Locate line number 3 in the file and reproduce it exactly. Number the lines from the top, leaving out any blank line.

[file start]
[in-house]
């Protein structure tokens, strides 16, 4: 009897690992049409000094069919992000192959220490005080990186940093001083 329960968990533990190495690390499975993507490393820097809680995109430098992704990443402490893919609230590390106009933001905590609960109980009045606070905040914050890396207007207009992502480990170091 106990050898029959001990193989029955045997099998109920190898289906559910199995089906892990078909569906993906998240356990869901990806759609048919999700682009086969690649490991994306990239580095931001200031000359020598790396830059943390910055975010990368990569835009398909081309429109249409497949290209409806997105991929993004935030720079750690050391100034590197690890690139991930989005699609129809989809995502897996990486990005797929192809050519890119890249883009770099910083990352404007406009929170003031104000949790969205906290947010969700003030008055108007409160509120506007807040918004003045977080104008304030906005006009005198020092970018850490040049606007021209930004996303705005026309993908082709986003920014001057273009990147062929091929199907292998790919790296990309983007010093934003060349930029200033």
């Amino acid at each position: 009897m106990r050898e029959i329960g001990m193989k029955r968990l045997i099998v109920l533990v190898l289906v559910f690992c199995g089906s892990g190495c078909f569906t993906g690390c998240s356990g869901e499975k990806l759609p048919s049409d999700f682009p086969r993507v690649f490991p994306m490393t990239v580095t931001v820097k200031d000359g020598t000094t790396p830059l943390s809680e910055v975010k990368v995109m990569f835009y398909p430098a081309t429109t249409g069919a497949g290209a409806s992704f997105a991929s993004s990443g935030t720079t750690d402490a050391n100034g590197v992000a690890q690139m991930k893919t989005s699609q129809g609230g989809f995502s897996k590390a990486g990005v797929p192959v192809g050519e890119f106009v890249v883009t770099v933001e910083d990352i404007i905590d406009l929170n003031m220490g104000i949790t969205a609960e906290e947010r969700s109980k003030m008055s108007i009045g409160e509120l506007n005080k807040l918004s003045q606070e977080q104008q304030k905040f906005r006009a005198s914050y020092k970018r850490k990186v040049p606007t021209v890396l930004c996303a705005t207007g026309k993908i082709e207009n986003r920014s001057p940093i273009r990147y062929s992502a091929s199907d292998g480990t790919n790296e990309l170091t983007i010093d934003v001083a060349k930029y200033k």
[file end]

């Amino acid at each position: 009897m106990r050898e029959i329960g001990m193989k029955r968990l045997i099998v109920l533990v190898l289906v559910f690992c199995g089906s892990g190495c078909f569906t993906g690390c998240s356990g869901e499975k990806l759609p048919s049409d999700f682009p086969r993507v690649f490991p994306m490393t990239v580095t931001v820097k200031d000359g020598t000094t790396p830059l943390s809680e910055v975010k990368v995109m990569f835009y398909p430098a081309t429109t249409g069919a497949g290209a409806s992704f997105a991929s993004s990443g935030t720079t750690d402490a050391n100034g590197v992000a690890q690139m991930k893919t989005s699609q129809g609230g989809f995502s897996k590390a990486g990005v797929p192959v192809g050519e890119f106009v890249v883009t770099v933001e910083d990352i404007i905590d406009l929170n003031m220490g104000i949790t969205a609960e906290e947010r969700s109980k003030m008055s108007i009045g409160e509120l506007n005080k807040l918004s003045q606070e977080q104008q304030k905040f906005r006009a005198s914050y020092k970018r850490k990186v040049p606007t021209v890396l930004c996303a705005t207007g026309k993908i082709e207009n986003r920014s001057p940093i273009r990147y062929s992502a091929s199907d292998g480990t790919n790296e990309l170091t983007i010093d934003v001083a060349k930029y200033k």